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Social media policies prevent abuse of HR technology

Shelley Wilson
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Companies looking to embrace the benefits of modern HR technology - including computers, smart phones and tablets - should implement employee management policies that clearly regulate what employees may and may not do with the work tools provided to them. Given the potential for abuse and confusion, the increasing use of HR technology has necessitated that employers implement policies which clearly regulate behaviour.

No privacy for employees

One of the ways of ensuring that work tools are only used for work-related purposes is to include a clause in employees' contracts informing them that they should not have an expectation of privacy with regards to their use of employer-provided technological work tools, and that the employer has the right to monitor their use of these, including accessing communications.

In the knowledge that their employer may, at any time, monitor their usage of work tools and intercept electronic communications, employees may be less likely to conduct personal activities during working hours.

Although section 2 of the Regulation of Interception of Communication Related Information Act of 2002 provides that an employer may not intentionally intercept an employee's e-mail, exceptions to the general prohibition are contained in sections 5 and 6 of the act.

Section 5 is the most important as it allows the interception of communication with the consent of the party to that communication.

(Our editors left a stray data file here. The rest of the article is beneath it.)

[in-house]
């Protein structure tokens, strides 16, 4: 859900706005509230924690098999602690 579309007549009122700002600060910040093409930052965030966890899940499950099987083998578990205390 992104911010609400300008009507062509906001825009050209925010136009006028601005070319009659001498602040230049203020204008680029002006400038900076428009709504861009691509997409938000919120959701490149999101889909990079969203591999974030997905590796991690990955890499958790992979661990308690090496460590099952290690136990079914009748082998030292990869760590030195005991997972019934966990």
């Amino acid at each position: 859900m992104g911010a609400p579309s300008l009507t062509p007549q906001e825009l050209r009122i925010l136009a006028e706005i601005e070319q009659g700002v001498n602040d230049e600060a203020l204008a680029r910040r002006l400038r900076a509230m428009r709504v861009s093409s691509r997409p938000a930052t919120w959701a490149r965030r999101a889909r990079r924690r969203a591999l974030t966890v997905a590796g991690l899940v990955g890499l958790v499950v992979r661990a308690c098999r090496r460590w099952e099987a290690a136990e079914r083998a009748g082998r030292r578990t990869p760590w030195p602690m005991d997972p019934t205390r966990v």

For this reason, it is important that employers ensure that their contracts of employment or Internet and e-mail policy contain provisions that inform employees that they should not have an expectation of privacy in relation to their use of employer-provided resources, and that the employer has the necessary consent to intercept employees' communications when using the employer's work tools.

Social media will be regulated during work hours

Similarly, the most effective way to manage employees' use of social media websites like Facebook and Twitter would be in terms of a social media policy that regulates the use of social media sites during working hours, irrespective of whether or not they are using the company's property to gain access to these platforms.

One of the most commonly used methods of managing employees' use of social media platforms during working hours is to block access to these platforms when using the company's equipment.

Outside of working hours, the more important question is in relation to the content that is posted by employees.

If the content of statements made is defamatory, or has the potential to bring the employer's name into disrepute, the employer can take disciplinary action against the employee. Ultimately, the employer would have to make an assessment on if the content transgresses its code of conduct and warrants disciplinary action.


Shelley Wilson Shelley Wilson has been a director of Bowman Gilfillan since 2001 and has practised exclusively in employment law since 1998. She also provides training to clients on various employment-law issues and serves on the Tokiso arbitration panel.

Shelley specialises in all aspects of South African employment law and her clients include multinational companies, South African corporate employers, and executive and senior employees. She assists clients with a broad range of employment issues, including advising on the employment issues that arise in mergers and acquisitions and other corporate restructurings and transactions, advising on and drafting local employment contracts and cross-border employment contracts, policies and procedures, consulting agreements and restraints of trade, and advising on discrimination, sexual harassment, dismissals, major corporate retrenchments, unfair labour practices, employment equity, collective disputes and strikes.

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